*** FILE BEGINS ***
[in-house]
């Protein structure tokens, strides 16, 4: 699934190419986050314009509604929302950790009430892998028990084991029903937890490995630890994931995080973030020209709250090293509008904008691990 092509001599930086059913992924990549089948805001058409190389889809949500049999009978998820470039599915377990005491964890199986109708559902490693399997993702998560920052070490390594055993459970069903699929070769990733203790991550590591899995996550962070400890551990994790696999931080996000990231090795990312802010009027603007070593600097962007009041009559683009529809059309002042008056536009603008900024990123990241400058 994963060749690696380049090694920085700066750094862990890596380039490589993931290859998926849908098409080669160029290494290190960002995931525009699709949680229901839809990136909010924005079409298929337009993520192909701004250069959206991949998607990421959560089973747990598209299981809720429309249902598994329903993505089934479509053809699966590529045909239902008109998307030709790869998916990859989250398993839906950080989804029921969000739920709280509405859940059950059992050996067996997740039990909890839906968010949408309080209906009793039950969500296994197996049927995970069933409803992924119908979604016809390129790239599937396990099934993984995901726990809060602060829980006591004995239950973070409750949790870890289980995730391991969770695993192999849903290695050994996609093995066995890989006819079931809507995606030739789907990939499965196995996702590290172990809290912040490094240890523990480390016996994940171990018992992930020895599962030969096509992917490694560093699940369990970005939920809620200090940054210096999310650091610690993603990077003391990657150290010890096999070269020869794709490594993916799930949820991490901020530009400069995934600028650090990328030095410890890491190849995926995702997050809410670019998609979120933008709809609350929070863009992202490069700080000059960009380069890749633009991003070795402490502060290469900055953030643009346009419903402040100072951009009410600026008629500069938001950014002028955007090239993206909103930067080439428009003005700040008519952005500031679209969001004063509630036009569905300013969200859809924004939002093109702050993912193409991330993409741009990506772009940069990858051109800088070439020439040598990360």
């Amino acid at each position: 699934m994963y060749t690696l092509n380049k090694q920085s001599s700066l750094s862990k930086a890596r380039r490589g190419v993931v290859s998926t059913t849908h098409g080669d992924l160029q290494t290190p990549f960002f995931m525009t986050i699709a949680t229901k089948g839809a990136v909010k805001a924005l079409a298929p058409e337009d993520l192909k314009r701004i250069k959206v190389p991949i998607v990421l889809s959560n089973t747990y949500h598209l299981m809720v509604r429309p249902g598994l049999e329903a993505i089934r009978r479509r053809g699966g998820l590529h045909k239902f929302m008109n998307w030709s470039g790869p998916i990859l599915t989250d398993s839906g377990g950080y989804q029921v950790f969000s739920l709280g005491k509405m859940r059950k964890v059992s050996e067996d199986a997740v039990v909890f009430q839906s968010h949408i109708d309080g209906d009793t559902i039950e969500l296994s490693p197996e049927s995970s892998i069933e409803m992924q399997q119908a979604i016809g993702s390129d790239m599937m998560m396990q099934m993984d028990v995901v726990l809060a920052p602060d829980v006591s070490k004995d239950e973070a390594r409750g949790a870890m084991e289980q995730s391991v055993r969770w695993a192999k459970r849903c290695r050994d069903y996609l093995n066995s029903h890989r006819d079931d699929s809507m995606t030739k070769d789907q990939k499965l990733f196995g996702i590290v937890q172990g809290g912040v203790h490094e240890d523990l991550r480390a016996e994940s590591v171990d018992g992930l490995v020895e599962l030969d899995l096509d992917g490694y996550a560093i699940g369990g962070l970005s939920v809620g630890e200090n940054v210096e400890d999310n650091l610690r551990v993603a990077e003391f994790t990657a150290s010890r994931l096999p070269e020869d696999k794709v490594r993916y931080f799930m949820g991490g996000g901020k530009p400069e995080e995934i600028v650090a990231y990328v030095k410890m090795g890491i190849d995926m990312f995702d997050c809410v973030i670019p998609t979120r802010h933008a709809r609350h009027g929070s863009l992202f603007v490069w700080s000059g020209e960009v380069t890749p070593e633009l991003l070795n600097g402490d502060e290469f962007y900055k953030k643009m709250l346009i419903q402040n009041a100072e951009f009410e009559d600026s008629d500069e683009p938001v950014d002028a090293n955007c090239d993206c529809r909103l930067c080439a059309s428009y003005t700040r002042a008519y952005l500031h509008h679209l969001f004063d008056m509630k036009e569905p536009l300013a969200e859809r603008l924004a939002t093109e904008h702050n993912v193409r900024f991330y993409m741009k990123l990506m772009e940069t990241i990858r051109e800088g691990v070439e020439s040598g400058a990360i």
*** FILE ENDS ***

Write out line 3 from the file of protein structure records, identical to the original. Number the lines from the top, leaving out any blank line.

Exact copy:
């Amino acid at each position: 699934m994963y060749t690696l092509n380049k090694q920085s001599s700066l750094s862990k930086a890596r380039r490589g190419v993931v290859s998926t059913t849908h098409g080669d992924l160029q290494t290190p990549f960002f995931m525009t986050i699709a949680t229901k089948g839809a990136v909010k805001a924005l079409a298929p058409e337009d993520l192909k314009r701004i250069k959206v190389p991949i998607v990421l889809s959560n089973t747990y949500h598209l299981m809720v509604r429309p249902g598994l049999e329903a993505i089934r009978r479509r053809g699966g998820l590529h045909k239902f929302m008109n998307w030709s470039g790869p998916i990859l599915t989250d398993s839906g377990g950080y989804q029921v950790f969000s739920l709280g005491k509405m859940r059950k964890v059992s050996e067996d199986a997740v039990v909890f009430q839906s968010h949408i109708d309080g209906d009793t559902i039950e969500l296994s490693p197996e049927s995970s892998i069933e409803m992924q399997q119908a979604i016809g993702s390129d790239m599937m998560m396990q099934m993984d028990v995901v726990l809060a920052p602060d829980v006591s070490k004995d239950e973070a390594r409750g949790a870890m084991e289980q995730s391991v055993r969770w695993a192999k459970r849903c290695r050994d069903y996609l093995n066995s029903h890989r006819d079931d699929s809507m995606t030739k070769d789907q990939k499965l990733f196995g996702i590290v937890q172990g809290g912040v203790h490094e240890d523990l991550r480390a016996e994940s590591v171990d018992g992930l490995v020895e599962l030969d899995l096509d992917g490694y996550a560093i699940g369990g962070l970005s939920v809620g630890e200090n940054v210096e400890d999310n650091l610690r551990v993603a990077e003391f994790t990657a150290s010890r994931l096999p070269e020869d696999k794709v490594r993916y931080f799930m949820g991490g996000g901020k530009p400069e995080e995934i600028v650090a990231y990328v030095k410890m090795g890491i190849d995926m990312f995702d997050c809410v973030i670019p998609t979120r802010h933008a709809r609350h009027g929070s863009l992202f603007v490069w700080s000059g020209e960009v380069t890749p070593e633009l991003l070795n600097g402490d502060e290469f962007y900055k953030k643009m709250l346009i419903q402040n009041a100072e951009f009410e009559d600026s008629d500069e683009p938001v950014d002028a090293n955007c090239d993206c529809r909103l930067c080439a059309s428009y003005t700040r002042a008519y952005l500031h509008h679209l969001f004063d008056m509630k036009e569905p536009l300013a969200e859809r603008l924004a939002t093109e904008h702050n993912v193409r900024f991330y993409m741009k990123l990506m772009e940069t990241i990858r051109e800088g691990v070439e020439s040598g400058a990360i």